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On Our Scope

August 2023
Late in the summer of 1740, an eight-ship Royal Navy squadron set sail from Spithead for a voyage around the world. Four years later, when the tattered remnant of Commodore ...
midget submarine X-1

The Smallest Boat

By J. M. Caiella
August 2023
During World War II, four major combatants—Great Britain, Germany, Italy, and Japan—used midget submarines with varying degrees of success.
XC-142A taking off

The Largest V/STOL Aircraft

By Norman Polmar, Author, Ships and Aircraft of the U.S. Fleet
August 2023
One of the more unusual vertical/short-takeoff-and-landing (V/STOL) aircraft flown by the U.S. military services was the Ling-Temco-Vought XC-142.
HMS Centurion (left) captures the Spanish treasure galleon Nuestra Señora de Covadonga off the Philippines.

Anson’s Voyage

By Captain Thomas R. Beall, U.S. Navy (Retired)
August 2023
The circumnavigation of 1740–44 was marked by treasure, tragedy—and lessons that fueled the rise of the Royal Navy as a global force.
U.S. Marines

A Deadly Dilemma

By Michael Archer
August 2023
At the height of the Vietnam War, the Khe Sanh battlefield turned the Marine Corps’ most cherished virtue of Semper Fidelis into a liability.

‘That Was a Helluva Night’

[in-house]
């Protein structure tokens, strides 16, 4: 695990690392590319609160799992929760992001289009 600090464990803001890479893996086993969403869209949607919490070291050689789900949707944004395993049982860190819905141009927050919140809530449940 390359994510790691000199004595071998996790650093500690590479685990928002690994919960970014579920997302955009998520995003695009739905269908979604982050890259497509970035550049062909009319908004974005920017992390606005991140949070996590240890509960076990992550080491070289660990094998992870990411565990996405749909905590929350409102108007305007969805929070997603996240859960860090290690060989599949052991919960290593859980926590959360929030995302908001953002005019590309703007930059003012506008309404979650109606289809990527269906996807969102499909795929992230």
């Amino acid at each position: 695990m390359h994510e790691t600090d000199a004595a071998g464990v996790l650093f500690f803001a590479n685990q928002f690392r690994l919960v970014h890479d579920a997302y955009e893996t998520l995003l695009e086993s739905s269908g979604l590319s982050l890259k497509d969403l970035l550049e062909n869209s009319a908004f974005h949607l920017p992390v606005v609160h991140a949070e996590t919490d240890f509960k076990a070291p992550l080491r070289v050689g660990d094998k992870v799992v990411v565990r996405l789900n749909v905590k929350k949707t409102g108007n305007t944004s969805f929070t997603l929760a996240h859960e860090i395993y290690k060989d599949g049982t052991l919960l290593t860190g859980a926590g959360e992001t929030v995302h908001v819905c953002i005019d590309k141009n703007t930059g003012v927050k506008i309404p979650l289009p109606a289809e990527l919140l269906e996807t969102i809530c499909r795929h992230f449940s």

By Admiral Harold E. Shear, U.S. Navy (Retired)
August 2023
Admiral Shear gives a vivid firsthand account of the battle that the U.S. Naval Institute Proceedings described in 1945 as “one of the most nicely executed and decisive victories of ...

Herman the German

By Jon Hoppe
August 2023
The gigantic crane, built by Demag A. G. in 1941 in Bremerhaven, Germany to lift U-Boats out of the water for repair and for other heavy-lifting tasks.
AJS265 (1)

Earning Your Ink

By Taylor Sparks
August 2022
Mariners getting "inked" is a tradition that spans back to the Age of Sail. Many of the same tattoo patterns from centuries ago are still found on sailors today.
1945 Nimitz Guam Lanai navy photo

Nimitz at Guam: How He Relaxed from War

By Captain Michael A. Lilly, U.S. Navy (Retired)
August 2023
The move to Guam would bring Nimitz closer to the war, but it “was also farther from Washington” and would perhaps “discourage at least some of the VIP visitors..."